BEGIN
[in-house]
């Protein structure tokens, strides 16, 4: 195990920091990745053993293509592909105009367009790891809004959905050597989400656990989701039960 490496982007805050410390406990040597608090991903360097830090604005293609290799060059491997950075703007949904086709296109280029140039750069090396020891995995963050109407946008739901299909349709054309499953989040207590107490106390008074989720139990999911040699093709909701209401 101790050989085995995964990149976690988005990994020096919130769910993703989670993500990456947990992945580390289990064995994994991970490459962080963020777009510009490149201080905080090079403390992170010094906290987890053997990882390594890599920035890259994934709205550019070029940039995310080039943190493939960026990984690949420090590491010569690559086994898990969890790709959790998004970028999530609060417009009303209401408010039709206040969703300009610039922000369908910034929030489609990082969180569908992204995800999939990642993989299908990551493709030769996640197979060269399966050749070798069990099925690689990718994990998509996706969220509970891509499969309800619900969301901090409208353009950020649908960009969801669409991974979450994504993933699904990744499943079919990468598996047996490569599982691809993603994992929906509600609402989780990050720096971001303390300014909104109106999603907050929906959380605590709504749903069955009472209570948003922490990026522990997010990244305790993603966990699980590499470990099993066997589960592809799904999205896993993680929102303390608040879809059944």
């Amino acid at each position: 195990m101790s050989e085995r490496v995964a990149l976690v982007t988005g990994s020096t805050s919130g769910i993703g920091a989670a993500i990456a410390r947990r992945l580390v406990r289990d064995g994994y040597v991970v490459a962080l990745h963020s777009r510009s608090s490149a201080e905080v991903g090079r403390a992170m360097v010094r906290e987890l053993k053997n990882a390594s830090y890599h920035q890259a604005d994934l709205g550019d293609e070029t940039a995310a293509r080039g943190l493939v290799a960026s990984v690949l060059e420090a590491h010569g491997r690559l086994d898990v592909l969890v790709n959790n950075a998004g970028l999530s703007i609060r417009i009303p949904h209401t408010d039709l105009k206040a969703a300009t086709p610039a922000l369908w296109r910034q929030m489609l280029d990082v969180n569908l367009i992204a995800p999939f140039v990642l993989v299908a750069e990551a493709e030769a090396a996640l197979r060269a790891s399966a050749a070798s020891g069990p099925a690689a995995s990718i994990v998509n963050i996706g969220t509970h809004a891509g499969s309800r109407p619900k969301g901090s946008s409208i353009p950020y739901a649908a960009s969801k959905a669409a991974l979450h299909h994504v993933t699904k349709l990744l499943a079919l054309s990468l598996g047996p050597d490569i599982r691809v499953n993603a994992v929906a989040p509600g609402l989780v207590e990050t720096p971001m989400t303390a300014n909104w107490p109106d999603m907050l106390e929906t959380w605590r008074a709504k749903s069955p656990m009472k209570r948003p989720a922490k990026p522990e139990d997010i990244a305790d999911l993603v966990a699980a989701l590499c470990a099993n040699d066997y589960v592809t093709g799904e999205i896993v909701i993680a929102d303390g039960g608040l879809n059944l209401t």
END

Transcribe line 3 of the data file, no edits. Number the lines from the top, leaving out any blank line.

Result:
């Amino acid at each position: 195990m101790s050989e085995r490496v995964a990149l976690v982007t988005g990994s020096t805050s919130g769910i993703g920091a989670a993500i990456a410390r947990r992945l580390v406990r289990d064995g994994y040597v991970v490459a962080l990745h963020s777009r510009s608090s490149a201080e905080v991903g090079r403390a992170m360097v010094r906290e987890l053993k053997n990882a390594s830090y890599h920035q890259a604005d994934l709205g550019d293609e070029t940039a995310a293509r080039g943190l493939v290799a960026s990984v690949l060059e420090a590491h010569g491997r690559l086994d898990v592909l969890v790709n959790n950075a998004g970028l999530s703007i609060r417009i009303p949904h209401t408010d039709l105009k206040a969703a300009t086709p610039a922000l369908w296109r910034q929030m489609l280029d990082v969180n569908l367009i992204a995800p999939f140039v990642l993989v299908a750069e990551a493709e030769a090396a996640l197979r060269a790891s399966a050749a070798s020891g069990p099925a690689a995995s990718i994990v998509n963050i996706g969220t509970h809004a891509g499969s309800r109407p619900k969301g901090s946008s409208i353009p950020y739901a649908a960009s969801k959905a669409a991974l979450h299909h994504v993933t699904k349709l990744l499943a079919l054309s990468l598996g047996p050597d490569i599982r691809v499953n993603a994992v929906a989040p509600g609402l989780v207590e990050t720096p971001m989400t303390a300014n909104w107490p109106d999603m907050l106390e929906t959380w605590r008074a709504k749903s069955p656990m009472k209570r948003p989720a922490k990026p522990e139990d997010i990244a305790d999911l993603v966990a699980a989701l590499c470990a099993n040699d066997y589960v592809t093709g799904e999205i896993v909701i993680a929102d303390g039960g608040l879809n059944l209401t």